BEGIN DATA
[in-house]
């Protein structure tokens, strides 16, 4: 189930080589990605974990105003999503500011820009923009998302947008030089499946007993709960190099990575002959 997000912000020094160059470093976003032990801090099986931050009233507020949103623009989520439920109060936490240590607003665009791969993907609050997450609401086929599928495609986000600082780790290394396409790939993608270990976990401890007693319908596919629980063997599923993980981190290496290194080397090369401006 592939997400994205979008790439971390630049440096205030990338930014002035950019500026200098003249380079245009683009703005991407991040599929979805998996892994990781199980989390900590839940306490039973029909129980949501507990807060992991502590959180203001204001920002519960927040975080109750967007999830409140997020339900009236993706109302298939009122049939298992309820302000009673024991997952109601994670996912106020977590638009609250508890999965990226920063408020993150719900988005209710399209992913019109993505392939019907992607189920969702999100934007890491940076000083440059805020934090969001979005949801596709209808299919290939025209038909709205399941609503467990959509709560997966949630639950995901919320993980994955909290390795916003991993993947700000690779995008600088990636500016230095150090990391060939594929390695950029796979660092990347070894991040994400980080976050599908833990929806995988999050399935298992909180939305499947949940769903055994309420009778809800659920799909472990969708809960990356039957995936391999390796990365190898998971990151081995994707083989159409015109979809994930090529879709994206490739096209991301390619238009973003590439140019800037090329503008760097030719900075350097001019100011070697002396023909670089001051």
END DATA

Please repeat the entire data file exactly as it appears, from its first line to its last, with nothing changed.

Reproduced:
[in-house]
């Protein structure tokens, strides 16, 4: 189930080589990605974990105003999503500011820009923009998302947008030089499946007993709960190099990575002959 997000912000020094160059470093976003032990801090099986931050009233507020949103623009989520439920109060936490240590607003665009791969993907609050997450609401086929599928495609986000600082780790290394396409790939993608270990976990401890007693319908596919629980063997599923993980981190290496290194080397090369401006 592939997400994205979008790439971390630049440096205030990338930014002035950019500026200098003249380079245009683009703005991407991040599929979805998996892994990781199980989390900590839940306490039973029909129980949501507990807060992991502590959180203001204001920002519960927040975080109750967007999830409140997020339900009236993706109302298939009122049939298992309820302000009673024991997952109601994670996912106020977590638009609250508890999965990226920063408020993150719900988005209710399209992913019109993505392939019907992607189920969702999100934007890491940076000083440059805020934090969001979005949801596709209808299919290939025209038909709205399941609503467990959509709560997966949630639950995901919320993980994955909290390795916003991993993947700000690779995008600088990636500016230095150090990391060939594929390695950029796979660092990347070894991040994400980080976050599908833990929806995988999050399935298992909180939305499947949940769903055994309420009778809800659920799909472990969708809960990356039957995936391999390796990365190898998971990151081995994707083989159409015109979809994930090529879709994206490739096209991301390619238009973003590439140019800037090329503008760097030719900075350097001019100011070697002396023909670089001051």